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People v. Di Costanzo

OPINION FILED JUNE 5, 1985.

THE PEOPLE OF THE STATE OF ILLINOIS, PLAINTIFF-APPELLEE,

v.

SALVATORE DI COSTANZO, DEFENDANT-APPELLANT.



Appeal from the Circuit Court of Du Page County; the Hon. C. Andrew Hayton, Judge, presiding.

JUSTICE SCHNAKE DELIVERED THE OPINION OF THE COURT:

The defendant, Salvatore Di Costanzo, was placed on concurrent one-year terms of probation for battery (Ill. Rev. Stat. 1983, ch. 38, par. 12-3(a)(1)) and criminal damage to property not exceeding $300 (Ill. Rev. Stat. 1983, ch. 38, par. 21-1(a)). One of the conditions of each sentence of probation was that he serve the final 60 days of the year in jail. Prior to the commencement of the period of incarceration, a hearing was held on the question of whether the jail sentence should be remitted. The court ordered the defendant to serve the 60 days in jail, and the defendant appeals, contending (1) that the remission hearing did not comport with constitutional requirements of due process of law, (2) that he did not receive effective assistance of counsel at the remission hearing, and (3) that if the order requiring him to serve the 60 days in jail is reversed, and the cause remanded for a new remission hearing, the hearing should be before a different judge.

When the defendant was placed on probation on April 5, 1983, his co-defendant, Carl Hendricks, received the same sentence. In the course of pronouncing sentence, the trial judge made the following remarks:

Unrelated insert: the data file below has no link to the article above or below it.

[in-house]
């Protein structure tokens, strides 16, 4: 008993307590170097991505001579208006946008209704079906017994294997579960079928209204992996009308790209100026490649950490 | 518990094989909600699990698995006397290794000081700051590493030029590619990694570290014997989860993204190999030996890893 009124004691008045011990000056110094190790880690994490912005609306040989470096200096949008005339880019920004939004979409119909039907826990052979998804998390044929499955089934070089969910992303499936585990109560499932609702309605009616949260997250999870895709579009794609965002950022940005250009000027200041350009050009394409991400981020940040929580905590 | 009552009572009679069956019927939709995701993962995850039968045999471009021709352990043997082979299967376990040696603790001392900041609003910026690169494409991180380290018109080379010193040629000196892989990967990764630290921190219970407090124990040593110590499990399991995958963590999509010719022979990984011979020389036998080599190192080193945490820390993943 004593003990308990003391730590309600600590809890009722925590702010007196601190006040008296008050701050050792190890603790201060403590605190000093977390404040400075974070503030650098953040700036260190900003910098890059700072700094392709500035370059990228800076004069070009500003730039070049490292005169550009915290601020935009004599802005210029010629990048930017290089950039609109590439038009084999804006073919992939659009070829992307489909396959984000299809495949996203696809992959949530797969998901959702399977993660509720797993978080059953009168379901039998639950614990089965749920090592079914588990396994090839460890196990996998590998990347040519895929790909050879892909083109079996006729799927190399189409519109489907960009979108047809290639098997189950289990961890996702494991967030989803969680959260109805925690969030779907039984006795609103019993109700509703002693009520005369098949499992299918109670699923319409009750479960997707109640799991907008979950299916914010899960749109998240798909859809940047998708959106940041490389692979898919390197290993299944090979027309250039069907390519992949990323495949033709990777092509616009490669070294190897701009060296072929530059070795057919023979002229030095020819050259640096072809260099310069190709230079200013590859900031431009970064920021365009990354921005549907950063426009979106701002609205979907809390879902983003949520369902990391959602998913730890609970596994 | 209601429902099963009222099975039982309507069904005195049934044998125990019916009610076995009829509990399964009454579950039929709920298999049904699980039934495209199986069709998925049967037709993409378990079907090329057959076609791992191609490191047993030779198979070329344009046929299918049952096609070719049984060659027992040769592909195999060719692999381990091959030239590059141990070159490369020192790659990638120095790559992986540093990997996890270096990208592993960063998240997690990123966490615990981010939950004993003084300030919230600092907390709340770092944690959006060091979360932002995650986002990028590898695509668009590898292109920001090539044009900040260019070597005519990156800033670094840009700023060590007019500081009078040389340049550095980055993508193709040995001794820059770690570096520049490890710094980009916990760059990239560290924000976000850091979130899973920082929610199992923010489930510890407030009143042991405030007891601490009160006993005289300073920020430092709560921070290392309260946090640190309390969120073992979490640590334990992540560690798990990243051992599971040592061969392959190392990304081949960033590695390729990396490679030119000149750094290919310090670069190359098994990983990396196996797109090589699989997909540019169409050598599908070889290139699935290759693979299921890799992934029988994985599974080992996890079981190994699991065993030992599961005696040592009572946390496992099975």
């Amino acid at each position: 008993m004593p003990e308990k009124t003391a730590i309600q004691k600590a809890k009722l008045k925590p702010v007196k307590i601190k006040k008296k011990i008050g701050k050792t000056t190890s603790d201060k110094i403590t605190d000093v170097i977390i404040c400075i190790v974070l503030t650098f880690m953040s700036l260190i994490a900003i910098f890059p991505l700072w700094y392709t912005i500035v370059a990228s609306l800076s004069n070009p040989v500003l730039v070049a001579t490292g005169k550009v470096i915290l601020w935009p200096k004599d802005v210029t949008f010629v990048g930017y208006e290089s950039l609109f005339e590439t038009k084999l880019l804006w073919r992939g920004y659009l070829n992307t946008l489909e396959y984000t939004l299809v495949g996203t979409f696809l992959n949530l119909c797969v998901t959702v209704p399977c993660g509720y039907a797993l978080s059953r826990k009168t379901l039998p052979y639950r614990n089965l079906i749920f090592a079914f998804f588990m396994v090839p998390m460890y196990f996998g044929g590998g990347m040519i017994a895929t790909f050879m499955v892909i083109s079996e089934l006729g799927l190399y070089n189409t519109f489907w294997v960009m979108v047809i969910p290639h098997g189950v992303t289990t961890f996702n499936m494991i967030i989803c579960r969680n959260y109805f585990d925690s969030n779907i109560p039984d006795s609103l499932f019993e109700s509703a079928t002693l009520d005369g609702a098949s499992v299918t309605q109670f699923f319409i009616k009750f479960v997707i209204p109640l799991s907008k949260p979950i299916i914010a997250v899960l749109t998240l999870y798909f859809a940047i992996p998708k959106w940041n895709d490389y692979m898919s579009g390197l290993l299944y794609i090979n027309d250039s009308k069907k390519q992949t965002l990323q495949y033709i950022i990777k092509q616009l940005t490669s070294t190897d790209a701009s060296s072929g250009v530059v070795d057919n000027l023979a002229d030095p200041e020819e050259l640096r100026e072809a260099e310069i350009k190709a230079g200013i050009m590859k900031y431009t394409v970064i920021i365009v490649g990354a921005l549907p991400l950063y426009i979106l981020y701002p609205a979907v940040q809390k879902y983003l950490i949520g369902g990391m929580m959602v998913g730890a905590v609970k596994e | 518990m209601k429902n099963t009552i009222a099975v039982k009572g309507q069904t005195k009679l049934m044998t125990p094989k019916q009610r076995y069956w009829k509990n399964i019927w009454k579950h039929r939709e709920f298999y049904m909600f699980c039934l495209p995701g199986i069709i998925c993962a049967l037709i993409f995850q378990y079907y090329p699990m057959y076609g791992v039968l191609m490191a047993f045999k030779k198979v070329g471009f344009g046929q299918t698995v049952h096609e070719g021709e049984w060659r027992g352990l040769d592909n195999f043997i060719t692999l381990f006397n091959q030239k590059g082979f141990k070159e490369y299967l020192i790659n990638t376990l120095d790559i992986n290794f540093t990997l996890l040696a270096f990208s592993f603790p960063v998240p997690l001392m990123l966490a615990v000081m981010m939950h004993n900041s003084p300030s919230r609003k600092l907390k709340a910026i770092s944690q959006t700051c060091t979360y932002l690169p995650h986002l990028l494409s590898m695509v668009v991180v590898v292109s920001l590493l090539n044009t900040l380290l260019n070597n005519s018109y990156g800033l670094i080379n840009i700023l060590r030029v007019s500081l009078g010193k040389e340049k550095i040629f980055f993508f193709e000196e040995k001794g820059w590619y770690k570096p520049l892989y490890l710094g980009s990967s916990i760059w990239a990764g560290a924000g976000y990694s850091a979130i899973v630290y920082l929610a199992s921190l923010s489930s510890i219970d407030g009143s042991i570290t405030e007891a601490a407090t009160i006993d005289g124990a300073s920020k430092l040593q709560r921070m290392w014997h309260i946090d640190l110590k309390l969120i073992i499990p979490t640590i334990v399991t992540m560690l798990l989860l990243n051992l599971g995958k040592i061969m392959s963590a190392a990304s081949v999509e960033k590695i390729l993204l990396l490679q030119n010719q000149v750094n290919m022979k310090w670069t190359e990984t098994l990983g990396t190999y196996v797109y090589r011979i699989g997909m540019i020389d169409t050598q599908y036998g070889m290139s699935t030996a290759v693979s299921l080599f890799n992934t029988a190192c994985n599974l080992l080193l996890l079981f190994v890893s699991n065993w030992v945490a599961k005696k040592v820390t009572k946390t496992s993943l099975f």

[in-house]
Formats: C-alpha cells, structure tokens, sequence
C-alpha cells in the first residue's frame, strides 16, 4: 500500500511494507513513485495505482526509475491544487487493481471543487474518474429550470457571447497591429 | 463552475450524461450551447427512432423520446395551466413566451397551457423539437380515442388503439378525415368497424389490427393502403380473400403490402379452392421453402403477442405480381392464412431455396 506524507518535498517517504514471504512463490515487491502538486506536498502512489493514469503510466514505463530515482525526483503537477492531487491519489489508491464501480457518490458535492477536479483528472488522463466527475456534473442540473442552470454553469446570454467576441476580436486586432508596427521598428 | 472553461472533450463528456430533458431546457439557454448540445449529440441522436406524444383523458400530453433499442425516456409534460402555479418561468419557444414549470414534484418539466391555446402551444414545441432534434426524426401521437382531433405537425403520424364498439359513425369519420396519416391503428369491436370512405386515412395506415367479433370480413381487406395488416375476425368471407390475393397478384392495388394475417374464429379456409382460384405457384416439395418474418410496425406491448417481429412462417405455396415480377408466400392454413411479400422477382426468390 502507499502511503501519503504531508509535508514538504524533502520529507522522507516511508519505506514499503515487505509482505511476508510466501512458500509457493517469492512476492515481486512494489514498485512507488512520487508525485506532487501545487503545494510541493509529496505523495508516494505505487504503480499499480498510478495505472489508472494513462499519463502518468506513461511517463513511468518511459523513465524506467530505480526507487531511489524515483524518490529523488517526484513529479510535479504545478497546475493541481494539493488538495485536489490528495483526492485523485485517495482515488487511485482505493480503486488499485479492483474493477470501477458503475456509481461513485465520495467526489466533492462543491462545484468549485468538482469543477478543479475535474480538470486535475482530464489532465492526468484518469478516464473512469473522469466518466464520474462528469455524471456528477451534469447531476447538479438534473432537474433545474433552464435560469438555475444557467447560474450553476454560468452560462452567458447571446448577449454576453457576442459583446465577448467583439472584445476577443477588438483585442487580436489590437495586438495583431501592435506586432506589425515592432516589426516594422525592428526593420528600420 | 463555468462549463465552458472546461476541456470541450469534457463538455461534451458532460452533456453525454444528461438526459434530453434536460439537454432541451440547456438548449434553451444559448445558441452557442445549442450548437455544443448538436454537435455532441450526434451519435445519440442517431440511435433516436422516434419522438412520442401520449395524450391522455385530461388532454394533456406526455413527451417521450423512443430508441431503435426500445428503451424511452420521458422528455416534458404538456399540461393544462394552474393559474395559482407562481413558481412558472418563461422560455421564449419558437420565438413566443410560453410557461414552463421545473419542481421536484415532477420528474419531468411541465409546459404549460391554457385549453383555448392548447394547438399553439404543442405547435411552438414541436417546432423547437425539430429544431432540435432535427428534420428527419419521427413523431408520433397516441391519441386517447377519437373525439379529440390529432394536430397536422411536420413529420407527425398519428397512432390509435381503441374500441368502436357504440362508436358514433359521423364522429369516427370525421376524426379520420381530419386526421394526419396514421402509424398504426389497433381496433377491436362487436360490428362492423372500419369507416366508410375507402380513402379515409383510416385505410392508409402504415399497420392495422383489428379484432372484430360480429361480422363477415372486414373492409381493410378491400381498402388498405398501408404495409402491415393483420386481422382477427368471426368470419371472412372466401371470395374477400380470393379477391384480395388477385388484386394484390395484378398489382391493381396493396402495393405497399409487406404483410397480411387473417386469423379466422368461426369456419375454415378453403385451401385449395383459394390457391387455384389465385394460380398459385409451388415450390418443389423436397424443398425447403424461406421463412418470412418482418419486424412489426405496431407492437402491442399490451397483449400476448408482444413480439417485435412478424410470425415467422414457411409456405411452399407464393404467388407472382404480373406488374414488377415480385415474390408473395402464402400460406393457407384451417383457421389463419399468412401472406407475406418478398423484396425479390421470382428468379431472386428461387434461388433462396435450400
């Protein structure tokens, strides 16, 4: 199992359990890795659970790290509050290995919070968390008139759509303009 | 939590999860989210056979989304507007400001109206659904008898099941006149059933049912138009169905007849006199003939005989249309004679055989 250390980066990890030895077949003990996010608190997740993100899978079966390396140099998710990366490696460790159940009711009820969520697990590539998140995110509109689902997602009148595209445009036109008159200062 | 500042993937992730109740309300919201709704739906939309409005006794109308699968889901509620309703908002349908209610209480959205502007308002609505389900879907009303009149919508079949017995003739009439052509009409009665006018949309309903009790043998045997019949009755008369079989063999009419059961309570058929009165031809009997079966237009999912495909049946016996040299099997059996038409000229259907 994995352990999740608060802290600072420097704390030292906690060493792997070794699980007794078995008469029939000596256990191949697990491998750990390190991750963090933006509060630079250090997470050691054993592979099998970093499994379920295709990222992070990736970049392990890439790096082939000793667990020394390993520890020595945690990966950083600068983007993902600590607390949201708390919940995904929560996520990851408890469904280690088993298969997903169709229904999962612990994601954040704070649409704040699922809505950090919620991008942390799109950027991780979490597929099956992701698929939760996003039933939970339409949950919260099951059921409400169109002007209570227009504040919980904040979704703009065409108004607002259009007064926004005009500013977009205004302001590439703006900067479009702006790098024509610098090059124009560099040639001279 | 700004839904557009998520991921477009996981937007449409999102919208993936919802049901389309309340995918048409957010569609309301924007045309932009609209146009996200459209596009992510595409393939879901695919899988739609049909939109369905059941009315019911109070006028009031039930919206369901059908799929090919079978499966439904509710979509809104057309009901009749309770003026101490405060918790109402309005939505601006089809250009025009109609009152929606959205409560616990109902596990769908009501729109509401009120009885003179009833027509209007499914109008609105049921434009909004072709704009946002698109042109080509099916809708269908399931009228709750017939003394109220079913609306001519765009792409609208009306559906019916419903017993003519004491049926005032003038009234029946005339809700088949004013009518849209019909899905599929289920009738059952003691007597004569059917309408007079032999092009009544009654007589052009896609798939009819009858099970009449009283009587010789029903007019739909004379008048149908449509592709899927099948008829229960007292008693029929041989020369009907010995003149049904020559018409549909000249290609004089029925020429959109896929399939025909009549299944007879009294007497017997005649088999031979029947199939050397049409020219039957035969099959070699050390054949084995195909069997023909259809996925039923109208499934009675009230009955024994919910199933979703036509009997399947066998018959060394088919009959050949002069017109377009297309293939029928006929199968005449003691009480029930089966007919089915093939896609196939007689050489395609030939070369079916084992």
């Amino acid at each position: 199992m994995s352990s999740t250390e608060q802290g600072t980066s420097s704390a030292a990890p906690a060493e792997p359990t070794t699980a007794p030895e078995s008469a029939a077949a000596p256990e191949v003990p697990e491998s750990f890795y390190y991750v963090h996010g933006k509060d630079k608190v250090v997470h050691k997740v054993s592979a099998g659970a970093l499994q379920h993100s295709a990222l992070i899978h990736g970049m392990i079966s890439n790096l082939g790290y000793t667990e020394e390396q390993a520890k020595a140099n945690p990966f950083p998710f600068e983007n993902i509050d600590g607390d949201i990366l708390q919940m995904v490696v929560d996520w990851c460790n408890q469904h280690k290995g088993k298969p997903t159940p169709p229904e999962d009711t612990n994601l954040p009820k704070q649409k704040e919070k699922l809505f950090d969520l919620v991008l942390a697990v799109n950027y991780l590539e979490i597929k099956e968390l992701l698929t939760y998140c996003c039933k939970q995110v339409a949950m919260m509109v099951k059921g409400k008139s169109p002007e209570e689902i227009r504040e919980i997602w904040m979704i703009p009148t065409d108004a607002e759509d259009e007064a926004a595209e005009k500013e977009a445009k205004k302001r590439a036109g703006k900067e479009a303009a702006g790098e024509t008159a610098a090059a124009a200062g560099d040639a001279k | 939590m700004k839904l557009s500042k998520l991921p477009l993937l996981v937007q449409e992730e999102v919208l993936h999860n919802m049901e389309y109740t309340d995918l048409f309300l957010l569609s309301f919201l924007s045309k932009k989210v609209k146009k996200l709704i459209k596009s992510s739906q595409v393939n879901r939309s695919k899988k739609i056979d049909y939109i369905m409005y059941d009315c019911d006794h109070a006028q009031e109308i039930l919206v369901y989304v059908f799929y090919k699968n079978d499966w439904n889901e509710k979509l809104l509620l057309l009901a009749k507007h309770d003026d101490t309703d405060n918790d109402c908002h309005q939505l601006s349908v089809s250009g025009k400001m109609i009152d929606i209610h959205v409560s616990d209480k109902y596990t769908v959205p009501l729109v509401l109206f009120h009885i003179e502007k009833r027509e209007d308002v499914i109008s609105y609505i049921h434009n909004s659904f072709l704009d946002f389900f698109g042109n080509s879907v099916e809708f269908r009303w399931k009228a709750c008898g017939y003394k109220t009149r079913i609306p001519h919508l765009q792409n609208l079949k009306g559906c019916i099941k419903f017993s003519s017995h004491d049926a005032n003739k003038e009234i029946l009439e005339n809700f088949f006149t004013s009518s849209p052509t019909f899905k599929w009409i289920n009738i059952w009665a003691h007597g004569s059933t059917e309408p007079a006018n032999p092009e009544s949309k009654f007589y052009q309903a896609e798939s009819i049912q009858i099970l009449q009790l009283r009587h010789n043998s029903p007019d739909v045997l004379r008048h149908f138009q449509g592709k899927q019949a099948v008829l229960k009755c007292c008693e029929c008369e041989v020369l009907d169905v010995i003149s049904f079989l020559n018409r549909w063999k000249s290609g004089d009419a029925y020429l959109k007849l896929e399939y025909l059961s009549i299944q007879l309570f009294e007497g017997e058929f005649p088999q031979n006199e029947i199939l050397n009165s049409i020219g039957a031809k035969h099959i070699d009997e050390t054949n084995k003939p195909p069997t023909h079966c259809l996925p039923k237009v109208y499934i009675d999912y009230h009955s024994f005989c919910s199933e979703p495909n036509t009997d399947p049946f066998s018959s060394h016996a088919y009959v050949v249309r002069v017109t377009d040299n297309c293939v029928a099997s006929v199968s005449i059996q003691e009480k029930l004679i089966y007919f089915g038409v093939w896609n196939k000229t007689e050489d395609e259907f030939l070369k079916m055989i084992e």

"So, what I'm going to do, Mr. Hendricks, you're not going to get supervision * * *.

So, you're going to be placed on probation for a period of one year, last 60 days in the DuPage County Jail. If you so much as get a speeding ticket, you're going to do those 60 days. If you get any serious offenses, they can still file a petition to revoke your probation. There'll be a fine of $500.00 and costs, $30.00 — the restitution to the victim from you. That's it.

Mr. DiCostanzo, tough way to learn it, but you're going to get a conviction [instead of supervision]. One year's probation, last 60 days in the DuPage County Jail. I want to impress upon you that you have 60 days' jail time hanging over your head * * *.

Same terms for you [DiCostanzo], $500.00 fine."

After advising the defendant and Hendricks of their right to appeal, the judge addressed them as follows:

"Go over to the Probation Department as soon as you receive your paperwork. Please be careful because I'll put you in jail.

We'll give it a check date of February the 3rd to determine time and place of incarceration."

Following a recess the case was called again, and the following colloquy occurred:

"THE COURT: I'm not sure if I made the record clear. That was 60 days at the end. Did I say subject to motion to vacate?

MR. BELMONTE [counsel for the defendant and Hendricks]: No, you did not.

THE COURT: I intended it, just so you're aware of it. Prepare a motion to vacate for the date of incarceration. If they've not been in any trouble — if I didn't intend it, I would have given it [the jail sentence] up front. I want the record reflect that's what I intended."

A handwritten order was filed, applicable to both the criminal damage to property and the battery cases, which reflected the sentences pronounced at the hearing. The order placed the ...


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